Marcia Freedman’s brilliant and brave speech in the Knesset was constantly interrupted by chauvinistic, offensive shouts, trying to deny the very existence of this widespread phenomena. The police minister said the police ‘couldn’t interfere in a married couple’s relationship’ and demanded that the issue be stricken from the agenda. But, Freedman gained a majority of votes in the Knesset so that her proposal was able to advance to the agenda of the Interior Committee. This was first public acknowledgement in Israel of family violence of against women.

In a news-obsessed country such as Israel, the commotion reached every household. As a young schoolgirl, it had a profound impact on my identity, views, and future activism. During the debate, Freedman and her colleagues presented recommendations for the proper handling of women’s complaints. One important recommendation – not yet implemented to this day – was the appointment of a female social worker to accompany the plaintiff women to court in domestic violence cases.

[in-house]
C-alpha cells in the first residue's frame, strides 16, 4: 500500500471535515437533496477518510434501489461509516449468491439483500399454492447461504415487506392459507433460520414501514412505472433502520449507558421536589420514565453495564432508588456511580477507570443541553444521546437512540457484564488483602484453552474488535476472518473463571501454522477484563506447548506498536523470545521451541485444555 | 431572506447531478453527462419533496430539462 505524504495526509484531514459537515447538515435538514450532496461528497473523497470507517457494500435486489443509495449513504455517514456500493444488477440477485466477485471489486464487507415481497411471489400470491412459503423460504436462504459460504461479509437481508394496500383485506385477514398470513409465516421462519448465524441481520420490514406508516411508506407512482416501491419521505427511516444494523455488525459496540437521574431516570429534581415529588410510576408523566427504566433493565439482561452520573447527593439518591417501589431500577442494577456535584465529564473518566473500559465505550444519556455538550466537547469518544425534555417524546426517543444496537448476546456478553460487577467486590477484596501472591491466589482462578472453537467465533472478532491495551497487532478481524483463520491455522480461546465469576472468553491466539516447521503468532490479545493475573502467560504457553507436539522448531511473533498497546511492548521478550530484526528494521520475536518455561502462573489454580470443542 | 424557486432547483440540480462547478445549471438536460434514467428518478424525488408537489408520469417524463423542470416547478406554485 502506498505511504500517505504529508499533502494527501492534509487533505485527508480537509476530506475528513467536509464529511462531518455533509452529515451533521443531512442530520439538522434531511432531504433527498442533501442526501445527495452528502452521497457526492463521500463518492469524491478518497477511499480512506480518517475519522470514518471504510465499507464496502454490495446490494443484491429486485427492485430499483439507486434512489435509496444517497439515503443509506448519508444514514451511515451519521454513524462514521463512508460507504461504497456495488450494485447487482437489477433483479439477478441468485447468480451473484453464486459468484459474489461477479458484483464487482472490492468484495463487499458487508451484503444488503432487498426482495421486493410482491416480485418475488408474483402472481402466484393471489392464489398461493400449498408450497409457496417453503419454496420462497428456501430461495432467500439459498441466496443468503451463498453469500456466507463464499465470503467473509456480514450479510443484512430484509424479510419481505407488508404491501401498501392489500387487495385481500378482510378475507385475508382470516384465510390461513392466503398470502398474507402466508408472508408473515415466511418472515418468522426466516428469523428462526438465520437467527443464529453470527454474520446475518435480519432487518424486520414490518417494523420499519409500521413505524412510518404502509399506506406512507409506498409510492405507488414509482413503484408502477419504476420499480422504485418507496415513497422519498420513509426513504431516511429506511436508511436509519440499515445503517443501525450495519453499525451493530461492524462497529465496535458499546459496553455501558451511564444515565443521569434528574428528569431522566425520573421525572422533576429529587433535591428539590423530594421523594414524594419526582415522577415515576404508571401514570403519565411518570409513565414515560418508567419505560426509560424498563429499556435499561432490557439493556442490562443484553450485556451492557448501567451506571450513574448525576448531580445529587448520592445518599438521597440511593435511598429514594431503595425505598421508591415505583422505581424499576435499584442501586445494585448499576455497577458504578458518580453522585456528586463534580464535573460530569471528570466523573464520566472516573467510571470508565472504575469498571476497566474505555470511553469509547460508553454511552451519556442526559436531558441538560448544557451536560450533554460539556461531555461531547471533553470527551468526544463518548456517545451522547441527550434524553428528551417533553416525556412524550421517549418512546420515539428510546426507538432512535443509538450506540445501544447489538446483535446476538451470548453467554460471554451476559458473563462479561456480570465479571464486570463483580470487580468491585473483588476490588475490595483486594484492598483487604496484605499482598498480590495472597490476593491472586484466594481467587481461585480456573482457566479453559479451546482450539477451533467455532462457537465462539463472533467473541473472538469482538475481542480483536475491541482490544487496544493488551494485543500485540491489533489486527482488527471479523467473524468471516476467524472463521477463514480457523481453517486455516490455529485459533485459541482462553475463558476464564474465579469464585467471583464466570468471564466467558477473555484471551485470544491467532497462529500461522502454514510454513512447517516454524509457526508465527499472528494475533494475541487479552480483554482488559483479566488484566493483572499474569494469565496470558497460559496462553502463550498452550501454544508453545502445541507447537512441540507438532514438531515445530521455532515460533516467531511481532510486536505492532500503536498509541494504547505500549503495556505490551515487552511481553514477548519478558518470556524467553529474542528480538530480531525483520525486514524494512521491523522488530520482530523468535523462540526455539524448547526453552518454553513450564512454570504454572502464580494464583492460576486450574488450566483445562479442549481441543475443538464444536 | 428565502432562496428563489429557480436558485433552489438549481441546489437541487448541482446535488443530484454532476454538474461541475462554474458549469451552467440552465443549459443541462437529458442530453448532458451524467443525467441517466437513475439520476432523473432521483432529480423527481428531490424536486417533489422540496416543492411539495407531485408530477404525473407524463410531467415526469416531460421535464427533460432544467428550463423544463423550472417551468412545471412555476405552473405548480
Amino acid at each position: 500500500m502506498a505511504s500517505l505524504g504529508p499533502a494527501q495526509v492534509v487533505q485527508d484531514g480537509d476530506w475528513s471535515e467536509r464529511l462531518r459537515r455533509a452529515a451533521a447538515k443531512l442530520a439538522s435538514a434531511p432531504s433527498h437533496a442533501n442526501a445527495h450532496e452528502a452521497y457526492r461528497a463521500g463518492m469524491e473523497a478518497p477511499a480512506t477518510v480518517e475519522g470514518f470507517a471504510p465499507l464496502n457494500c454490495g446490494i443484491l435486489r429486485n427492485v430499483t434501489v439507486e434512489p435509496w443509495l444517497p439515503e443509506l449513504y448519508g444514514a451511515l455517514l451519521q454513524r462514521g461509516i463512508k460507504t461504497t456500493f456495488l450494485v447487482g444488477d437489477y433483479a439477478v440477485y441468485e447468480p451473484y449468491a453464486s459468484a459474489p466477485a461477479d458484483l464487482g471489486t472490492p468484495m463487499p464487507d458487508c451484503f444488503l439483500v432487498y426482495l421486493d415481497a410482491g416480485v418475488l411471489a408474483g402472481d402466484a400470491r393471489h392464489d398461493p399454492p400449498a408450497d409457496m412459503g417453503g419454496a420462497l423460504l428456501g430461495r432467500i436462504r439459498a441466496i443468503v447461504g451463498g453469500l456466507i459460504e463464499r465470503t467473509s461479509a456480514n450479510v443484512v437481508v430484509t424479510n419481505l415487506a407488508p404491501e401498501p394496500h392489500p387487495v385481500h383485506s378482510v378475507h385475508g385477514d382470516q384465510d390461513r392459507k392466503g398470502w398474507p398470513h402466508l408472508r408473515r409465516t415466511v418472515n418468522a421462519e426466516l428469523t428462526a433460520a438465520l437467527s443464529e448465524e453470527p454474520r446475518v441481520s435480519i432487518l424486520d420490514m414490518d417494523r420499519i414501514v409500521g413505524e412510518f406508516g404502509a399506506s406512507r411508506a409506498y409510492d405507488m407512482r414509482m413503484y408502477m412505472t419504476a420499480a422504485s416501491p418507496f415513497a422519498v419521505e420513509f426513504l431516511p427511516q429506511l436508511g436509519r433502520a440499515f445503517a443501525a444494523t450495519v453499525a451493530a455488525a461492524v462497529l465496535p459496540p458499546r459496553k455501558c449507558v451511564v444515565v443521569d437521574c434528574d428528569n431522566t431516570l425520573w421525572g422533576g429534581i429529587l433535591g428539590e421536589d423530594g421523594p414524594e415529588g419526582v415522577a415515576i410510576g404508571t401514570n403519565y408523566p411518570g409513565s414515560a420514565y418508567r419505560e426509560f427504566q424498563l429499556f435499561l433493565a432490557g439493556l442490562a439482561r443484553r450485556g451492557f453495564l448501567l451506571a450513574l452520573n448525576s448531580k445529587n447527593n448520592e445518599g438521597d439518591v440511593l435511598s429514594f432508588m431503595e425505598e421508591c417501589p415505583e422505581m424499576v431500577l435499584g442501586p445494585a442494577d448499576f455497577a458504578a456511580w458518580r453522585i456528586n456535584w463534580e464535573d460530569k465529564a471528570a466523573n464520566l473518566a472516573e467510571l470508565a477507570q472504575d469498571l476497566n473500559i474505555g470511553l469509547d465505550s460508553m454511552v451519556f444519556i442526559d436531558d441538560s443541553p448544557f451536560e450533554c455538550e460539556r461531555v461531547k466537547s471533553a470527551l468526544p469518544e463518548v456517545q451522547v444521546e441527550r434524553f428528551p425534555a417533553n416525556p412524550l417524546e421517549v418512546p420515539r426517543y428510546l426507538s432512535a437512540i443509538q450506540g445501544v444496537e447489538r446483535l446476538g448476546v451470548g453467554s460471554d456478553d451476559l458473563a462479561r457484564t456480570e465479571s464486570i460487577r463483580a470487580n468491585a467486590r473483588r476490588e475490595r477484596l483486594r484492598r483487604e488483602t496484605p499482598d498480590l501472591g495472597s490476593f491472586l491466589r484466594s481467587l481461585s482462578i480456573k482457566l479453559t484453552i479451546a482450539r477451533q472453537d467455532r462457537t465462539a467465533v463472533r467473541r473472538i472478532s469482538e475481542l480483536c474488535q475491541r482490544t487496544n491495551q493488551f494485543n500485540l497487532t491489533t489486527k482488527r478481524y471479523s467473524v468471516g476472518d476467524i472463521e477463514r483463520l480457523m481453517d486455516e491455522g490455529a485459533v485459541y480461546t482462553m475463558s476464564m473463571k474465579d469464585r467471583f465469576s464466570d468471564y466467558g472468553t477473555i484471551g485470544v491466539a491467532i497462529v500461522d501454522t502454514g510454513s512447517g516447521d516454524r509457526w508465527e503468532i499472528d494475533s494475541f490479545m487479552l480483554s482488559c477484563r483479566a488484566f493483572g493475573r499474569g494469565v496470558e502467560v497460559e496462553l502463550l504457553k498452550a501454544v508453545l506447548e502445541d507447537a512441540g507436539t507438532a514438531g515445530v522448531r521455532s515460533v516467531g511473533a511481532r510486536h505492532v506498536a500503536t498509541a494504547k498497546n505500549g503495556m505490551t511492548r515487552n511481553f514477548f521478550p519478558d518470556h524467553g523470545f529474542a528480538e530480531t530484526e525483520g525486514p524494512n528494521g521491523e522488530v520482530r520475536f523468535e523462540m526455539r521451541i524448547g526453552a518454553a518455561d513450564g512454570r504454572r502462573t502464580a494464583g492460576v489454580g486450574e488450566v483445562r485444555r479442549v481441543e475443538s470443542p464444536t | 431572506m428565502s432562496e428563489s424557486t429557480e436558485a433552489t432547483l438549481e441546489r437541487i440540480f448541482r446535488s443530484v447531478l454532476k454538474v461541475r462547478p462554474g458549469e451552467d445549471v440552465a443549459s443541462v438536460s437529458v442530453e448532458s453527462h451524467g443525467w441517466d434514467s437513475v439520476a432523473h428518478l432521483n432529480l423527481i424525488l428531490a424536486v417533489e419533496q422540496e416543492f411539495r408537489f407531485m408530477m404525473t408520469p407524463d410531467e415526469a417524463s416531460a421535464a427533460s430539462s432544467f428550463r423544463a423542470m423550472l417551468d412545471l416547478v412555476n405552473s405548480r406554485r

Freedman was the first to propose the establishment of a shelter for battered women. Following the debate, the police created a special research team, and the subject was supposedly transferred to a special subcommittee, but there is no record of this subcommittee having ever met, and no report was ever issued. The government fell in February of 1977 and all the Knesset committees were dissolved with no further action. Freedman said in an article published in Ynet 2007:

 “My idea was to set up a shelter for battered women and show that the phenomenon exists, and not turn the shelters into places of treatment. In my opinion, the treatment should be separated from the fight against violence. Battered women should be given much better conditions than those they have in shelters.” 

Document from the Marcia Freedman archive

Courtesy of Brandeis Special Collections, Marcia Freedman papers

Freedman is perhaps best known for her role in promoting reproductive rights for Israeli women. One of the important events that Freedman initiated was a protest at the annual conference of gynecologists in 1976, titled “Ethical Aspects of Birth Planning.” At the Tel Aviv Hilton, 11 women protestors carried signs calling for legalizing abortion and giving women autonomy over their bodies. A gynecologist threw a pitcher of water at her, including the pitcher itself. Freedman said that the doctors opposed the liberalization of abortion laws and at the same time profited from performing illegal abortions. Police officers violently dispersed the demonstration.